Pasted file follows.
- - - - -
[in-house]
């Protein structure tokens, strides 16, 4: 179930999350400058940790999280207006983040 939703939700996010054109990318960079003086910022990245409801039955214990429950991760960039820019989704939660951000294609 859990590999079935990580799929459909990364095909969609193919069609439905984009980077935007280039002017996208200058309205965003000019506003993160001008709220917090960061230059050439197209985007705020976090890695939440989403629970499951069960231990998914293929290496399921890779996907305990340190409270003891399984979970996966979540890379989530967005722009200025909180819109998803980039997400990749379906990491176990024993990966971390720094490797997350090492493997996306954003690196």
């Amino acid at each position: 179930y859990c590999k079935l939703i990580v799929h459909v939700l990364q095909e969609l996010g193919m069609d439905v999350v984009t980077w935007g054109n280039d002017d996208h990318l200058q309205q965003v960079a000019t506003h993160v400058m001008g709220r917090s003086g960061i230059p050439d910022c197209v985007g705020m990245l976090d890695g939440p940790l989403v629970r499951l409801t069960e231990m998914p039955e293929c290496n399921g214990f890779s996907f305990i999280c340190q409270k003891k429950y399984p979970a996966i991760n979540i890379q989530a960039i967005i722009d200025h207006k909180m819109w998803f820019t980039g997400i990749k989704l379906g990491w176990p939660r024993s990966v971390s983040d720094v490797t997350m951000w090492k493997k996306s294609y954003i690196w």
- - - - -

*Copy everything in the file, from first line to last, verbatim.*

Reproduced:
[in-house]
């Protein structure tokens, strides 16, 4: 179930999350400058940790999280207006983040 939703939700996010054109990318960079003086910022990245409801039955214990429950991760960039820019989704939660951000294609 859990590999079935990580799929459909990364095909969609193919069609439905984009980077935007280039002017996208200058309205965003000019506003993160001008709220917090960061230059050439197209985007705020976090890695939440989403629970499951069960231990998914293929290496399921890779996907305990340190409270003891399984979970996966979540890379989530967005722009200025909180819109998803980039997400990749379906990491176990024993990966971390720094490797997350090492493997996306954003690196």
């Amino acid at each position: 179930y859990c590999k079935l939703i990580v799929h459909v939700l990364q095909e969609l996010g193919m069609d439905v999350v984009t980077w935007g054109n280039d002017d996208h990318l200058q309205q965003v960079a000019t506003h993160v400058m001008g709220r917090s003086g960061i230059p050439d910022c197209v985007g705020m990245l976090d890695g939440p940790l989403v629970r499951l409801t069960e231990m998914p039955e293929c290496n399921g214990f890779s996907f305990i999280c340190q409270k003891k429950y399984p979970a996966i991760n979540i890379q989530a960039i967005i722009d200025h207006k909180m819109w998803f820019t980039g997400i990749k989704l379906g990491w176990p939660r024993s990966v971390s983040d720094v490797t997350m951000w090492k493997k996306s294609y954003i690196w």